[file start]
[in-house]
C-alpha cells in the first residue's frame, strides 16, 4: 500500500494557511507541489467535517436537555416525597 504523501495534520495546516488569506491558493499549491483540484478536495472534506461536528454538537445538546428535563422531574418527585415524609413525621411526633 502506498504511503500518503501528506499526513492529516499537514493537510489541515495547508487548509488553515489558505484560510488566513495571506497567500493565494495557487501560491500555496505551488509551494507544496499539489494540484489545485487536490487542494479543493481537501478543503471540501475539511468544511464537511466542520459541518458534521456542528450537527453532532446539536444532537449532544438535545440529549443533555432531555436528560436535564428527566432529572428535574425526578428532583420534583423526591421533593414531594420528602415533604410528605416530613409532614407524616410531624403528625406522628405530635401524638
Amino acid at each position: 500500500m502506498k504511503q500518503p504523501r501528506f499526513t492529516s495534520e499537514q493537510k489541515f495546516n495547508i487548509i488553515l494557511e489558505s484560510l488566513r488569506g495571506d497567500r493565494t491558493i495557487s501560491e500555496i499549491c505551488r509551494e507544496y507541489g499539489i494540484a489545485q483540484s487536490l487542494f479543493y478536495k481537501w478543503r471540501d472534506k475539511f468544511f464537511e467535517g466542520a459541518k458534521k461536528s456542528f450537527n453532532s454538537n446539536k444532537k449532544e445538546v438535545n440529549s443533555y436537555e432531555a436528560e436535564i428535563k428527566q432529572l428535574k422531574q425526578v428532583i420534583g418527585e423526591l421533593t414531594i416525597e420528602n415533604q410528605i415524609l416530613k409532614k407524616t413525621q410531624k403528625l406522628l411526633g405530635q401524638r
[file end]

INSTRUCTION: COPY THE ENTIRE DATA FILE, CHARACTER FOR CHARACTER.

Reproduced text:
[in-house]
C-alpha cells in the first residue's frame, strides 16, 4: 500500500494557511507541489467535517436537555416525597 504523501495534520495546516488569506491558493499549491483540484478536495472534506461536528454538537445538546428535563422531574418527585415524609413525621411526633 502506498504511503500518503501528506499526513492529516499537514493537510489541515495547508487548509488553515489558505484560510488566513495571506497567500493565494495557487501560491500555496505551488509551494507544496499539489494540484489545485487536490487542494479543493481537501478543503471540501475539511468544511464537511466542520459541518458534521456542528450537527453532532446539536444532537449532544438535545440529549443533555432531555436528560436535564428527566432529572428535574425526578428532583420534583423526591421533593414531594420528602415533604410528605416530613409532614407524616410531624403528625406522628405530635401524638
Amino acid at each position: 500500500m502506498k504511503q500518503p504523501r501528506f499526513t492529516s495534520e499537514q493537510k489541515f495546516n495547508i487548509i488553515l494557511e489558505s484560510l488566513r488569506g495571506d497567500r493565494t491558493i495557487s501560491e500555496i499549491c505551488r509551494e507544496y507541489g499539489i494540484a489545485q483540484s487536490l487542494f479543493y478536495k481537501w478543503r471540501d472534506k475539511f468544511f464537511e467535517g466542520a459541518k458534521k461536528s456542528f450537527n453532532s454538537n446539536k444532537k449532544e445538546v438535545n440529549s443533555y436537555e432531555a436528560e436535564i428535563k428527566q432529572l428535574k422531574q425526578v428532583i420534583g418527585e423526591l421533593t414531594i416525597e420528602n415533604q410528605i415524609l416530613k409532614k407524616t413525621q410531624k403528625l406522628l411526633g405530635q401524638r